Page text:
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In this President's Letter, Frederica explains how digital health technology innovation is predicting a new way of monitoring our health via the Smart Pill. Would you try it? Please let us hear your thoughts.

President, JB Homer Associates

The Race Toward the Development of Digital Healthcare Technology:
A Smart Pill To Ingest And The Challenges That Follow...

Welcome to disruptive, healthcare technology, which opens up brand new issues and unprecedented scrutiny, not just by doctors, but by corporations and lawmakers alike. This technology is advancing so quickly that no one knows how to best protect patients and their personal information. Here-in lie the questions pertaining to bioethics. The Professor of Bioethics at NYU, Arthur Caplan, begs the following questions: "Who keeps the records?" "Where do they go?" "Do they ever get cleared?" "What happens?"

There are more than a dozen companies today, looking to develop, monitor vital signs, get sensors to have patients take their pills on time and to release medication into their bodies, as needed.

For example, there are "smart pills" which are seeking regulatory approval today, which can monitor and track the patient through their smartphone. As the smart pill dissolves, it activates a chip which is programmed to transmit a text message to the patient's smartphone. It then reverts back to the patient, family members, doctors, and pharmaceutical companies as new data to track whether patients are taking their medications consistently.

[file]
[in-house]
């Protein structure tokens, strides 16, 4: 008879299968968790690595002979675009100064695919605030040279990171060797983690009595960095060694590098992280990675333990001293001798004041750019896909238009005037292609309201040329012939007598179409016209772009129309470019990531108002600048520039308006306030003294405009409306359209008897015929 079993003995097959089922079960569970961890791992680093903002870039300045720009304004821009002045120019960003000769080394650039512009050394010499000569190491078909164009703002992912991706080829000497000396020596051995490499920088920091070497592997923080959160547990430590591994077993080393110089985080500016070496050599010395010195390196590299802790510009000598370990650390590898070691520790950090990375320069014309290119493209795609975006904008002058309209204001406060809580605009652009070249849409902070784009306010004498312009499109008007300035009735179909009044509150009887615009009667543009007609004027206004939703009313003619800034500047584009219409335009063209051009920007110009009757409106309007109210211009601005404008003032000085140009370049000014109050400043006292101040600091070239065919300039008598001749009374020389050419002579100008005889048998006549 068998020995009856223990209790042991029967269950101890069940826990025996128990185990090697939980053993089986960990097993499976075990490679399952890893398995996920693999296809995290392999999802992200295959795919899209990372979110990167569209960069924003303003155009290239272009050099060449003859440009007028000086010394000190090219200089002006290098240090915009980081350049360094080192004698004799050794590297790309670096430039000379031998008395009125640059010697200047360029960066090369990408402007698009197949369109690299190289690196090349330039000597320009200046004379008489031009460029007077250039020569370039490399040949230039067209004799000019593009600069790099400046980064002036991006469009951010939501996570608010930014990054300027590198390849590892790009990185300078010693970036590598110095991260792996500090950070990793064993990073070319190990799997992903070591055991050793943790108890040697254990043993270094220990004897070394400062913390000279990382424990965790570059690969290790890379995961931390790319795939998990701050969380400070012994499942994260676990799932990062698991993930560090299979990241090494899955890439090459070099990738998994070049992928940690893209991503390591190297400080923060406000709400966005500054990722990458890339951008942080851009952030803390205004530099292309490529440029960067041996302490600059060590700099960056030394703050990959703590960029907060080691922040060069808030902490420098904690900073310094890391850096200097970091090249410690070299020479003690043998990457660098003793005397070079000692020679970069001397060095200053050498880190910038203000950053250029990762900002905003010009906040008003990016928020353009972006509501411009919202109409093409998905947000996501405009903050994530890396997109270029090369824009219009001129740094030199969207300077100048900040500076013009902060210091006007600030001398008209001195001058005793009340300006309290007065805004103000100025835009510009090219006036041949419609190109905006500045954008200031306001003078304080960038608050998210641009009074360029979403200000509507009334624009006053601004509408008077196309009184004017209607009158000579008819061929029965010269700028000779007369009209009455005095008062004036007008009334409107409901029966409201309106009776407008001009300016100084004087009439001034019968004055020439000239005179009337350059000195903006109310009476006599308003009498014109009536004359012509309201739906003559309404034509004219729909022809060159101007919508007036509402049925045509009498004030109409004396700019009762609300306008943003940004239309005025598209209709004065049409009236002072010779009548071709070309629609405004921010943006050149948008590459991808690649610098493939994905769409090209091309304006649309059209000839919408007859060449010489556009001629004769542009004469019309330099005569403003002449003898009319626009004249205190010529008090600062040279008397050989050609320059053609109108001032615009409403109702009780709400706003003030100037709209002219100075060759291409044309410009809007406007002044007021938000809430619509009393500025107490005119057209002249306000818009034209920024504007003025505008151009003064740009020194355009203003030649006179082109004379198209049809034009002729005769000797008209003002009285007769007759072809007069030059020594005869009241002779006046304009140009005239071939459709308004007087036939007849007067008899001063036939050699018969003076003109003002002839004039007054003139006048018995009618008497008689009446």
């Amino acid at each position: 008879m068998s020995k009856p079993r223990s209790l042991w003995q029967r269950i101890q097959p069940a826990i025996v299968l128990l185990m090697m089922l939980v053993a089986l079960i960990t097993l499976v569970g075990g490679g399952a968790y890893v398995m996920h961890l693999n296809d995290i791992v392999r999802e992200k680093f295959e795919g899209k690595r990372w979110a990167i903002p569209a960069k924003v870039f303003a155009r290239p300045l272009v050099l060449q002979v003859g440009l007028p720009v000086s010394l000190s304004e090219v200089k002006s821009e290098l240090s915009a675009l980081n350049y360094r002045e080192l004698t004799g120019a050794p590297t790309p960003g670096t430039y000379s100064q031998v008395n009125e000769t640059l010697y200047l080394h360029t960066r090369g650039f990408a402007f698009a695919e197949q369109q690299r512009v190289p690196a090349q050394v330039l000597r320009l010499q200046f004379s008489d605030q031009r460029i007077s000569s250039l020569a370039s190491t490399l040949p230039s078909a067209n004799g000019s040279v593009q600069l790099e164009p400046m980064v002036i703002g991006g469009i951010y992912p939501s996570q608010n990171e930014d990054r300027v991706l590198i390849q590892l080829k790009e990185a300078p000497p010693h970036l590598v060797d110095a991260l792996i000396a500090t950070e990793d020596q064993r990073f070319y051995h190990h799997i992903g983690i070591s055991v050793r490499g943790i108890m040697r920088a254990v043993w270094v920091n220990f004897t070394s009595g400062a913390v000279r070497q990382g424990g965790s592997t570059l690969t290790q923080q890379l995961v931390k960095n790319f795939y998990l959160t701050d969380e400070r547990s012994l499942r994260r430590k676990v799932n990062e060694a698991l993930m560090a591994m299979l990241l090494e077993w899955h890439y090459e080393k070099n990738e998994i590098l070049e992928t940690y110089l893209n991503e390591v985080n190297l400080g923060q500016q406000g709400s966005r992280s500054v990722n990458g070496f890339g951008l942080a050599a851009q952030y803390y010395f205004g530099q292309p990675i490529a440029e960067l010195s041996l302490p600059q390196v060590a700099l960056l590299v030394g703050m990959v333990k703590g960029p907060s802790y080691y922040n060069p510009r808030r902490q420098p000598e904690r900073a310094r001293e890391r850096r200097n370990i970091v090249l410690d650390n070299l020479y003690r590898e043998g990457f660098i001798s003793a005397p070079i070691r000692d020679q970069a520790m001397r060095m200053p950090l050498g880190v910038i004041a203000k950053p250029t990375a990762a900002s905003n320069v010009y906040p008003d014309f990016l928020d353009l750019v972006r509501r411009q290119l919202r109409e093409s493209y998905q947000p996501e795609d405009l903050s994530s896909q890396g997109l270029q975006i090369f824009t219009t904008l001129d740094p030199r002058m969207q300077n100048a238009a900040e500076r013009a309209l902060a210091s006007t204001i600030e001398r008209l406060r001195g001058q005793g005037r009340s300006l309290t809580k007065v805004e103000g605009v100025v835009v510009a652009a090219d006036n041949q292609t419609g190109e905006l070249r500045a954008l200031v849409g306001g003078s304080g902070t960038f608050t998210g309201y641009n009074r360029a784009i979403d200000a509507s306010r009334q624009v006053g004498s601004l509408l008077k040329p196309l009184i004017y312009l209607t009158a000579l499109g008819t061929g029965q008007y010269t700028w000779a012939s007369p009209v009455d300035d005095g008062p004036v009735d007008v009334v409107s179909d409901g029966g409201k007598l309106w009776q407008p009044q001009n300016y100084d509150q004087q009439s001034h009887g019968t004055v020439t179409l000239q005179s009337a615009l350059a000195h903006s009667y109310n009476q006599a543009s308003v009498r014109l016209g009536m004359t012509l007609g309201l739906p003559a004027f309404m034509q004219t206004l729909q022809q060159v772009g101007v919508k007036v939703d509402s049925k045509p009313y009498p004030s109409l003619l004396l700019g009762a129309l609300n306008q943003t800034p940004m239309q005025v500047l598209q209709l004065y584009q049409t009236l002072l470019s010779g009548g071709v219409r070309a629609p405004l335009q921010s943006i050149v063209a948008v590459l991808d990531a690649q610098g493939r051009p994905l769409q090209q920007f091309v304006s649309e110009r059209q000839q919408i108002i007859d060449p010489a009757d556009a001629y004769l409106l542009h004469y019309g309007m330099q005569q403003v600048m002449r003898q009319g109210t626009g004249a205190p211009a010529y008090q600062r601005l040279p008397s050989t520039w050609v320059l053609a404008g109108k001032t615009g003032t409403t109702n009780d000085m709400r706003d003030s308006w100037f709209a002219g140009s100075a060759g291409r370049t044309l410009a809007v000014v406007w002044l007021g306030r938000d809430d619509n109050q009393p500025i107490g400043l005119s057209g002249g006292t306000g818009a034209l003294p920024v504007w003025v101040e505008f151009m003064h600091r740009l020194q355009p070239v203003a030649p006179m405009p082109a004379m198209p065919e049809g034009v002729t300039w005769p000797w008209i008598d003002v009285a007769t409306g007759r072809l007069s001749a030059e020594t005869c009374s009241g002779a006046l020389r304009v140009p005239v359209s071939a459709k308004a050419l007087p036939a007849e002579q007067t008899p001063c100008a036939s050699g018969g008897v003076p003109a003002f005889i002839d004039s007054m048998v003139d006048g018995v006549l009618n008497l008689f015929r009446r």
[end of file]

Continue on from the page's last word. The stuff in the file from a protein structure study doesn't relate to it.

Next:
There are digital health apps currently in clinical trials, one of which could use facial recognition and other machine learning tools to empower each patient to put knowledge into their own hands. This information would technically help them to stay on track and take better care of themselves.

Scientists are even working on more advanced prototypes. Nanosensors, for example, would live in the bloodstream and send messages to a patient's smartphone whenever they see signs of infection, an impending heart attack, or other issues.

It is in the interest of health and insurance companies to use digital data to design better and more cost effective courses of treatment. On the other hand, any benefits could come at the cost of privacy to the patient and affect HIPAA (Health Insurance Portability and Accountability Act).

In the final analysis, could this create more demand for information from employers, the courts, and the police? Who would get to see your data, in the end? One could reason that it would serve as a new tool for authorities and employees to regulate behavior.

Could a court, order continuous monitoring of a drug addict or an alcoholic by making a patient use microchip-embedded drugs as a way to verify drug treatment and control behavior? This could lead to a complicated, legal situation. Moreover, would these chips be implanted for a few months or permanently?

These questions may not be written into law until the courts, legislatures, or professional organizations are forced to resolve them. As a result, this could literally become "a hard pill to swallow".

Please share your thoughts on this highly important topic: fbolgouras@jbhomer.com

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